Being a huge fan of Ulrich, and having been inspired by him for so long now, it’s more than a dream come true to have been able to witness him perform live, but also to get the chance to ask him some questions…

Why do you think people from all around the world connect with your music? 

 I don’t think this is something that’s specific to my music – but one of the most fascinating aspects of music in general: like no other form of creative expression it effortlessly transcends cultural and social boundaries and therefore enables people from a wide range of different backgrounds to enjoy it.

Can you enjoy your own music the same way in which the fans do? 

 No, I think it’s a very different experience. I love making music of course and enjoy that process very much – however, once a song is done and finished it somehow loses it’s fascination for me and I’d rather work on something new than going back to old stuff.

Personally, your music acts as a method of relaxation for me. It is my ‘go-to’ music for both inspiration and calm – What album or albums would you say were your ‘go-to’s? 

 Discovering tangerine dream has not only taught me that I’d be able to realize my musical ideas using electronic instrumentation but their catalogue (especially as it’s very diverse) also remains a constant source of inspiration and I find it an intensely uplifting experience to listen to one of their classic albums – even though I’ve done so many, many times. Andréa’s Vollenweider’s work does a similar thing for me.

I recently saw you play the Hare and Hounds in Birmingham, where you displayed the true importance of the partnership between visuals and music. Do you believe visuals are equally as important to the music? And if so why? 

 I think it’s very difficult to compare the two – ‘equivalent’ or not is a tricky question to answer therefore. It is an art form I have great respect for – and one that provides a very valuable element for a music event – especially when it comes to electronica as visually those type of performances can be a bit underwhelming.

Photo&Article – Luke Bartlett

Interview – Gothic Tropic

Gothic Tropic

Gothic Tropic

LA’s very own three-piece Gothic Tropic released debut EP ‘Awesome Problems’ in early September 2011. Taking inspiration from the likes of Sonic Youth, Magazine and The Talking Heads, there’s no task in seeing why this EP is such a sweet, hard-hitting trip. The four tracks are chocka-block full with bliss drenched, mellifluous riffs and sprinkled in an obscurity of cloudy vocals. It’s loud, it’s gutsy, its full with the kind of jams you’d have on at a beach party. Gothic Tropic’s ‘Awesome Problems’ is an exploration of rhythmic passion and bubble-gum pop.

TTWR: Could you start by telling us what Gothic Tropic are all about?

Gothic Tropic: We evolved from some of my solo loop station jams into a collaborative freeform project, and we just build off each others’ instincts. It’s a very pure project, everything we’ve done so far has all come naturally. We’re not trying to do anything except share our brains, whatever it ends up being.

TTWR: As pointed out by many others, the name Gothic Tropic is somewhat matched to the sounds delivered on ‘Awesome Problems’ – was this something you put thought into, or a chance happening?

Gothic Tropic: I think there’s a magic that occurs when everything is instinctually progressing, putting as little thought possible into conceptualizing a record or a sound always happens to yield a surprisingly well fitted product, so I think that’s what happened. The name Gothic Tropic kind of came as a joke because I love dark and twisty vibes and I love jolty bright party-happy vibes, so that’s just a sandwich of the two. I think the way I write (the EP came before we got to collaborate as a band) is just a natural combination of dark and light & that just kind of feels most right.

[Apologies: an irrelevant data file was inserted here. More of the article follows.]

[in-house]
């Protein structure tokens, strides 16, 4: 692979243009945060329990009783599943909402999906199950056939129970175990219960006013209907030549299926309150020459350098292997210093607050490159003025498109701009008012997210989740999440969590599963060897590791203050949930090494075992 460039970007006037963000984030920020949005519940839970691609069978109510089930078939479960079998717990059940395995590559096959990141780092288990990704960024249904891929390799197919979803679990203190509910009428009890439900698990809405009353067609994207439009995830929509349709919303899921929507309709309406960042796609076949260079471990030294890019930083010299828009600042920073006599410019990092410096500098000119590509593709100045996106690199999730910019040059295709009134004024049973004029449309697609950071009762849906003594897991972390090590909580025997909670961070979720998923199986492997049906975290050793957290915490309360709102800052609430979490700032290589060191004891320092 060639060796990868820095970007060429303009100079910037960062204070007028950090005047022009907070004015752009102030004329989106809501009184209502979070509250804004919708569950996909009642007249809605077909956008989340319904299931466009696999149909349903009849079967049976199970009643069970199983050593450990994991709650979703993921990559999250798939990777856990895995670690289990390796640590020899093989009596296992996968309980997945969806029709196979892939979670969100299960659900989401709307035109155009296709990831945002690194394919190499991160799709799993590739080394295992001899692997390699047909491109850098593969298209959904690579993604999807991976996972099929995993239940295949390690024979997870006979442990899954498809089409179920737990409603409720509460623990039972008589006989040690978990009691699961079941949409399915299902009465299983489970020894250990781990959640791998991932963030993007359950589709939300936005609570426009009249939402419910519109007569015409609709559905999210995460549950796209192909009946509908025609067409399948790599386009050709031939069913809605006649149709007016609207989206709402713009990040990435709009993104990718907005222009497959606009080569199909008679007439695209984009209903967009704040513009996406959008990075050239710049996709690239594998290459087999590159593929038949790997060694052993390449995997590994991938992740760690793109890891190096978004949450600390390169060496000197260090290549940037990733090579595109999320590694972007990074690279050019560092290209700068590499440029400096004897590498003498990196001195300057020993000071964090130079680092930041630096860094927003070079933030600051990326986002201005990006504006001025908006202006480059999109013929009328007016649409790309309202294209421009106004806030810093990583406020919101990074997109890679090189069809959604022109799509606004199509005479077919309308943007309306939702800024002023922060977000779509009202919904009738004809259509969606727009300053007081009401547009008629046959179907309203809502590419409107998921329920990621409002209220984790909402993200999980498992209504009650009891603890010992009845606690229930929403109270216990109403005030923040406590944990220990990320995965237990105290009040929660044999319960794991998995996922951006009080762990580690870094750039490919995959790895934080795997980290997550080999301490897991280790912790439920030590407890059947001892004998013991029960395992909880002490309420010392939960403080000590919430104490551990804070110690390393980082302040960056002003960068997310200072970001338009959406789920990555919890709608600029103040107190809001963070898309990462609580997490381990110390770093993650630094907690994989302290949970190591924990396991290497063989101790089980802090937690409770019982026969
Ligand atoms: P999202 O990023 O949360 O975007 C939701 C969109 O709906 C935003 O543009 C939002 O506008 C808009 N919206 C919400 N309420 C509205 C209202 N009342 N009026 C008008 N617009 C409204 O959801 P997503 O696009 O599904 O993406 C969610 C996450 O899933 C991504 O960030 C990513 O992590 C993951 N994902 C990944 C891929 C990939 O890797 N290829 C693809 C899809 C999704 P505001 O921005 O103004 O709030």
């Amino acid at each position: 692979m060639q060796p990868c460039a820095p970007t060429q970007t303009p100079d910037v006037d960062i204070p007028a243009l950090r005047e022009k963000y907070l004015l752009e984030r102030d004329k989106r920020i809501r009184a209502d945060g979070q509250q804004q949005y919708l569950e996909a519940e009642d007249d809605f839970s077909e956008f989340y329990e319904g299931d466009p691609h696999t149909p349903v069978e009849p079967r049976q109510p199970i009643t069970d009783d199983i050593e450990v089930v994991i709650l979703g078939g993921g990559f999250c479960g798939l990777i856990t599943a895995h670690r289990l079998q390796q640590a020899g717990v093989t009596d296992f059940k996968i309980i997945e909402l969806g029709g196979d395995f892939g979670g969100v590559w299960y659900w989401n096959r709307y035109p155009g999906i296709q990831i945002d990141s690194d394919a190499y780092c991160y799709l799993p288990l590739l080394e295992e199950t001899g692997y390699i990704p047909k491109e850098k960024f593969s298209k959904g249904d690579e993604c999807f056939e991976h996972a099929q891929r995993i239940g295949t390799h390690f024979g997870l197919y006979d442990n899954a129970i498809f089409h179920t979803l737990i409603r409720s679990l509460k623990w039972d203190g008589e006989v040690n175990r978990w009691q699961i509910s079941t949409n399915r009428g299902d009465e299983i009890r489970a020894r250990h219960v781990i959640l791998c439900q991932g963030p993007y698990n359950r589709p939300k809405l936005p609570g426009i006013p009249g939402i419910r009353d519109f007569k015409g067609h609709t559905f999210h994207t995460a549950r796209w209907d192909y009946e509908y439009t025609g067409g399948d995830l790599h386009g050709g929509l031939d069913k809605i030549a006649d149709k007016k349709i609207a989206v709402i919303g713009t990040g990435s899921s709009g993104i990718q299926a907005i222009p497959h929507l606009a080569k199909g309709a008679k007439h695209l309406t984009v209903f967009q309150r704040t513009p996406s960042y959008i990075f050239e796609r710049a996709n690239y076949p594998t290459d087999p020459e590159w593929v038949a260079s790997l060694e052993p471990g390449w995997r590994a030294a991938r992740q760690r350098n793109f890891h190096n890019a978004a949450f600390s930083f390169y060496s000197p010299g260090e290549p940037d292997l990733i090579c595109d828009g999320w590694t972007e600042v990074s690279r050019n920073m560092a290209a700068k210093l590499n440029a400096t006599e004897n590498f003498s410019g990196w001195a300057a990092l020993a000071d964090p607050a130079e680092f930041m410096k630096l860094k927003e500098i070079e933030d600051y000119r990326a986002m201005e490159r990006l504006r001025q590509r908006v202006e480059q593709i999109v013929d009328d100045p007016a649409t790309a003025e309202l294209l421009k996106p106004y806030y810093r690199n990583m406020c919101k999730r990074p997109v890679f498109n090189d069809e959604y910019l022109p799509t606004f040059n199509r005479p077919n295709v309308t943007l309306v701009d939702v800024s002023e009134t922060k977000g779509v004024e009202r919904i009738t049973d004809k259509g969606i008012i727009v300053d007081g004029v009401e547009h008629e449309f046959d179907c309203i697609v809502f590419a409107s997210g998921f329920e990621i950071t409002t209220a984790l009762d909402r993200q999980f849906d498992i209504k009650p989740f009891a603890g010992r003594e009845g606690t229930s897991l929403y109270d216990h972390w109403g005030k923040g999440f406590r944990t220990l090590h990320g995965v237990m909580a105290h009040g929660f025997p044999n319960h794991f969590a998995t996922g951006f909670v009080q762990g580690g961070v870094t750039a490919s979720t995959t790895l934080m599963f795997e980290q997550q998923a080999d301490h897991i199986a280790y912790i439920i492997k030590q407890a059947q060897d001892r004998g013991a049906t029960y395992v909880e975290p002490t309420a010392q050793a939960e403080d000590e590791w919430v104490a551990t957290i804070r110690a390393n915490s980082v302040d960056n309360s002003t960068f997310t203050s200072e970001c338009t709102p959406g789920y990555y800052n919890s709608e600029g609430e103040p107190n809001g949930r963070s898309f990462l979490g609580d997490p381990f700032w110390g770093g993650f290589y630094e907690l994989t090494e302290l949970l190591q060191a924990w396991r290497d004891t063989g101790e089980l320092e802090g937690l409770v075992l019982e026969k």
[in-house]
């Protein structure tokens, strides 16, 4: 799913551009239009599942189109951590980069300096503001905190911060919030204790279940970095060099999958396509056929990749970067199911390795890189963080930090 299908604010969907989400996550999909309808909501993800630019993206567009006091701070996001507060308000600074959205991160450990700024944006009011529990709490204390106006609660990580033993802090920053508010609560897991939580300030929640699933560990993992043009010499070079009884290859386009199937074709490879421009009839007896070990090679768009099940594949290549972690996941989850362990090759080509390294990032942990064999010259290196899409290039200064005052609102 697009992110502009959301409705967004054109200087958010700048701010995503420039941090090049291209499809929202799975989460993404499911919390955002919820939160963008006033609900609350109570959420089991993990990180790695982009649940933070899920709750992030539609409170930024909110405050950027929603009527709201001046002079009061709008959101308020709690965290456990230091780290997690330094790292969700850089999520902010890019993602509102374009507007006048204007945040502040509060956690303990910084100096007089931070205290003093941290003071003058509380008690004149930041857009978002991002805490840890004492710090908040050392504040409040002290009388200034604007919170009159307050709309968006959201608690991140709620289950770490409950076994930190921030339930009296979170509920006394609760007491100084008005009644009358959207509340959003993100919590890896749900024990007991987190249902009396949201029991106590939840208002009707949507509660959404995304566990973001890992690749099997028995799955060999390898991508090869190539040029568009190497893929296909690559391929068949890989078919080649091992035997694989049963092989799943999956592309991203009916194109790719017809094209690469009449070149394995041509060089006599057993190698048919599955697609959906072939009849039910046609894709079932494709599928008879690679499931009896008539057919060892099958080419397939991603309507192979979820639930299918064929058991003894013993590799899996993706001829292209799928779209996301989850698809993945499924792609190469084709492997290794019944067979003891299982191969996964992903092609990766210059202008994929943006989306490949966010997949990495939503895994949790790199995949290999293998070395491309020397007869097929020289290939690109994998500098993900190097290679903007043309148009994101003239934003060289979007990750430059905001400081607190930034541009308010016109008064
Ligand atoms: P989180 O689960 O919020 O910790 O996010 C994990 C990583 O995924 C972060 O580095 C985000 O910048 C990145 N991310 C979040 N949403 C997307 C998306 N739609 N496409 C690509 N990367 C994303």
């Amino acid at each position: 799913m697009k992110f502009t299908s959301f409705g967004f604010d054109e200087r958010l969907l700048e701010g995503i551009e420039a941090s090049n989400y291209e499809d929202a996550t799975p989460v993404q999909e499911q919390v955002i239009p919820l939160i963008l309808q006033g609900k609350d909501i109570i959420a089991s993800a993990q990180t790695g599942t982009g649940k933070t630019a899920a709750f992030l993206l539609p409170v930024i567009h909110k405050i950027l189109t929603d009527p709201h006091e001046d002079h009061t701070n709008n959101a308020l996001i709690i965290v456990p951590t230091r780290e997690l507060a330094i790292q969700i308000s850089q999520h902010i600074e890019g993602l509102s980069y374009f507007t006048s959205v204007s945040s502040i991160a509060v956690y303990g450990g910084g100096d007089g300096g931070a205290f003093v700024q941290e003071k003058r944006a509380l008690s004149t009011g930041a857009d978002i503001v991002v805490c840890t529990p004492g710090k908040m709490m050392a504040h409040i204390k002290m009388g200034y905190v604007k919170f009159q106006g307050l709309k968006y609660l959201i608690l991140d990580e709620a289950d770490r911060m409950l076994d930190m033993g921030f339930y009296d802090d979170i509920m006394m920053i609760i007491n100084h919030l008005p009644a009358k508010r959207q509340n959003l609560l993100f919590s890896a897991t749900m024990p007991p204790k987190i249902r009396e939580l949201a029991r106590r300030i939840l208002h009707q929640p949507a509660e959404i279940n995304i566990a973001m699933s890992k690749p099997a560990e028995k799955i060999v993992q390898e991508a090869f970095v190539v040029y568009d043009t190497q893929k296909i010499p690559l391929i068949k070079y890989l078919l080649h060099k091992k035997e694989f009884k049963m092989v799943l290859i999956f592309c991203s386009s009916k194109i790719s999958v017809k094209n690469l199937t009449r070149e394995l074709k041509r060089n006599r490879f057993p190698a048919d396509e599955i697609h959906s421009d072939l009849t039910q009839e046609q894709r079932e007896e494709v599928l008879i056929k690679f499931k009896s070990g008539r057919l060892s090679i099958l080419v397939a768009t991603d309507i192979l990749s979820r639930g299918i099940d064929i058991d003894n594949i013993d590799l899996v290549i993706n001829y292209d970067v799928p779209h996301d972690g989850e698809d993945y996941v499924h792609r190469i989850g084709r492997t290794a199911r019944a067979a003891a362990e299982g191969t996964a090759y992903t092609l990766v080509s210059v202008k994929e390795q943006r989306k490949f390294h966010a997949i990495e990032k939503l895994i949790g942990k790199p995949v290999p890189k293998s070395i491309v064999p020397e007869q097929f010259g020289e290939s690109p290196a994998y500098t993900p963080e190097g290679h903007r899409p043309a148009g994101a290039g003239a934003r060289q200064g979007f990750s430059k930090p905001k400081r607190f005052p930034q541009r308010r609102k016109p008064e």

TTWR: You recently got to play alongside Unknown Mortal Orchestra, Foxygen and Wampire at The Echoplex, LA– how was that for you?

Gothic Tropic: Super fun! Those guys were great, and the bill really made a lot of sense to me. I think we all have a love for Krautrock & weirdness that doesn’t get acknowledged very often by bookers, so it was a really special show for us.

TTWR: How has the crowd reaction been at live shows for you so far?
Gothic Tropic: Our crowds have been insanely supportive, and enthusiastic. We have a really raw & inclusive vibe on stage and I think people are responding to how transparent we are, there’s a lot of bands right now with backing tracks and tons of ear candy, and I think what gets people going at our shows is the punk energy that exists for us on stage. There’s a lot that happens live that may not happen again too, so people go crazy when we improvise, I love seeing it. I’m totally with them too, I love laughing and shaking my head in disbelief any time Daniel or Lia shred some random part I’ve never heard them play before, and everyone’s in on it too.
TTWR: Was there any particular experience/s that influenced the end product of
this EP (Awesome Problems)?
Gothic Tropic: The name “Awesome Problems” was kind of a comment on the year I had, and how everyone has their own biorhythm that aligns with this idea. Which is; you reach a new low in order to reach a new high. Shitty things happen right before your situation improves ten fold, so just always remember that. It works like a fucking clock, it’s the most reliable life occurrence I’ve ever experienced, it happens like this approximately every 2 years, and I think a lot of people can identify with that as well.
TTWR: ‘Awesome Problems’ is a positively upbeat record; was this something you strived to achieve?
Gothic Tropic: I was feeling stoked on discovering the loop station which was when I wrote the tracks on Awesome Problems so maybe that’s why haha. But it was just a mood. The songs we’re about to record are tunes we all wrote together so there’s going to be a different vibe indeed, but still a mixture of that light and dark.